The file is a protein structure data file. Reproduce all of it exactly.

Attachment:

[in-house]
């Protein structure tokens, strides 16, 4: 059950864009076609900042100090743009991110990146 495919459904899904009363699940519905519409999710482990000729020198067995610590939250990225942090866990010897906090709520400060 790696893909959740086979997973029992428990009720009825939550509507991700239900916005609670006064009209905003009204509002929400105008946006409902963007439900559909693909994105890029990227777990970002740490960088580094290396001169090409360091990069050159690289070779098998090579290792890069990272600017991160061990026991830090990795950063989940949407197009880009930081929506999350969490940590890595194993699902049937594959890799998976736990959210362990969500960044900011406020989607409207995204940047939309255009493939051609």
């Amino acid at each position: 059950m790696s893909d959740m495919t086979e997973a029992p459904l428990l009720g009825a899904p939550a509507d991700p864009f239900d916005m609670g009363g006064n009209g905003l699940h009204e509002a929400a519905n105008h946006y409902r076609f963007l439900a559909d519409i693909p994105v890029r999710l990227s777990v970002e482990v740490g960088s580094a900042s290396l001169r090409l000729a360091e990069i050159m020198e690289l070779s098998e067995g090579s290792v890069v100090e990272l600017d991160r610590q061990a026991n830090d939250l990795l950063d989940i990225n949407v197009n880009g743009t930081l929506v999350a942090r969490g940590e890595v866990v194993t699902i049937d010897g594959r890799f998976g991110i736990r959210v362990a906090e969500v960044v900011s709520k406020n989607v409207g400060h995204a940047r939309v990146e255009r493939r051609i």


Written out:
[in-house]
């Protein structure tokens, strides 16, 4: 059950864009076609900042100090743009991110990146 495919459904899904009363699940519905519409999710482990000729020198067995610590939250990225942090866990010897906090709520400060 790696893909959740086979997973029992428990009720009825939550509507991700239900916005609670006064009209905003009204509002929400105008946006409902963007439900559909693909994105890029990227777990970002740490960088580094290396001169090409360091990069050159690289070779098998090579290792890069990272600017991160061990026991830090990795950063989940949407197009880009930081929506999350969490940590890595194993699902049937594959890799998976736990959210362990969500960044900011406020989607409207995204940047939309255009493939051609």
């Amino acid at each position: 059950m790696s893909d959740m495919t086979e997973a029992p459904l428990l009720g009825a899904p939550a509507d991700p864009f239900d916005m609670g009363g006064n009209g905003l699940h009204e509002a929400a519905n105008h946006y409902r076609f963007l439900a559909d519409i693909p994105v890029r999710l990227s777990v970002e482990v740490g960088s580094a900042s290396l001169r090409l000729a360091e990069i050159m020198e690289l070779s098998e067995g090579s290792v890069v100090e990272l600017d991160r610590q061990a026991n830090d939250l990795l950063d989940i990225n949407v197009n880009g743009t930081l929506v999350a942090r969490g940590e890595v866990v194993t699902i049937d010897g594959r890799f998976g991110i736990r959210v362990a906090e969500v960044v900011s709520k406020n989607v409207g400060h995204a940047r939309v990146e255009r493939r051609i």